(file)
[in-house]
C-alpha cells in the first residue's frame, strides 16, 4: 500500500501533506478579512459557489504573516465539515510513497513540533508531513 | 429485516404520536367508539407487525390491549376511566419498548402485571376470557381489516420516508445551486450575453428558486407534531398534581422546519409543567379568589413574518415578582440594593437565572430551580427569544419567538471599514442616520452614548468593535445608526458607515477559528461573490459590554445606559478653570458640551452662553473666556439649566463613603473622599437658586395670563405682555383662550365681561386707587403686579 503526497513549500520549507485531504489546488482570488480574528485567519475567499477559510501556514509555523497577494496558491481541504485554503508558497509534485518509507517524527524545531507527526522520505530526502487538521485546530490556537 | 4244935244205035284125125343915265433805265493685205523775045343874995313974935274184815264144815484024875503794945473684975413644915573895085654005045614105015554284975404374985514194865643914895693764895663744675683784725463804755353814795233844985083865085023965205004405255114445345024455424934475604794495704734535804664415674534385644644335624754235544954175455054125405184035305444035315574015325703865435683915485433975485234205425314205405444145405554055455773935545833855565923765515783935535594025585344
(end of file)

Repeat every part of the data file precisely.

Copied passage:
[in-house]
C-alpha cells in the first residue's frame, strides 16, 4: 500500500501533506478579512459557489504573516465539515510513497513540533508531513 | 429485516404520536367508539407487525390491549376511566419498548402485571376470557381489516420516508445551486450575453428558486407534531398534581422546519409543567379568589413574518415578582440594593437565572430551580427569544419567538471599514442616520452614548468593535445608526458607515477559528461573490459590554445606559478653570458640551452662553473666556439649566463613603473622599437658586395670563405682555383662550365681561386707587403686579 503526497513549500520549507485531504489546488482570488480574528485567519475567499477559510501556514509555523497577494496558491481541504485554503508558497509534485518509507517524527524545531507527526522520505530526502487538521485546530490556537 | 4244935244205035284125125343915265433805265493685205523775045343874995313974935274184815264144815484024875503794945473684975413644915573895085654005045614105015554284975404374985514194865643914895693764895663744675683784725463804755353814795233844985083865085023965205004405255114445345024455424934475604794495704734535804664415674534385644644335624754235544954175455054125405184035305444035315574015325703865435683915485433975485234205425314205405444145405554055455773935545833855565923765515783935535594025585344